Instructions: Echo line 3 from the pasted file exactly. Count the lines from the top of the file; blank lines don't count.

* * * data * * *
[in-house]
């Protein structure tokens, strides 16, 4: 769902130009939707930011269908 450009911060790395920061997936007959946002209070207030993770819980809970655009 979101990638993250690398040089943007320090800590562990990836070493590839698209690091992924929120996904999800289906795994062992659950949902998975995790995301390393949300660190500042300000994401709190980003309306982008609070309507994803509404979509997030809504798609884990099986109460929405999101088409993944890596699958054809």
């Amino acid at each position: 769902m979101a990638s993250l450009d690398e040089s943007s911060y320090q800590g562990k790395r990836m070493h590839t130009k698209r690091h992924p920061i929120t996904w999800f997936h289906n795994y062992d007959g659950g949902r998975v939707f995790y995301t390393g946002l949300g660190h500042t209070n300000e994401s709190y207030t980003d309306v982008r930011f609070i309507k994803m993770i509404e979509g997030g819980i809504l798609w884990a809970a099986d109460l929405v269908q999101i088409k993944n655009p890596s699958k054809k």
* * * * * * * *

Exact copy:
């Amino acid at each position: 769902m979101a990638s993250l450009d690398e040089s943007s911060y320090q800590g562990k790395r990836m070493h590839t130009k698209r690091h992924p920061i929120t996904w999800f997936h289906n795994y062992d007959g659950g949902r998975v939707f995790y995301t390393g946002l949300g660190h500042t209070n300000e994401s709190y207030t980003d309306v982008r930011f609070i309507k994803m993770i509404e979509g997030g819980i809504l798609w884990a809970a099986d109460l929405v269908q999101i088409k993944n655009p890596s699958k054809k």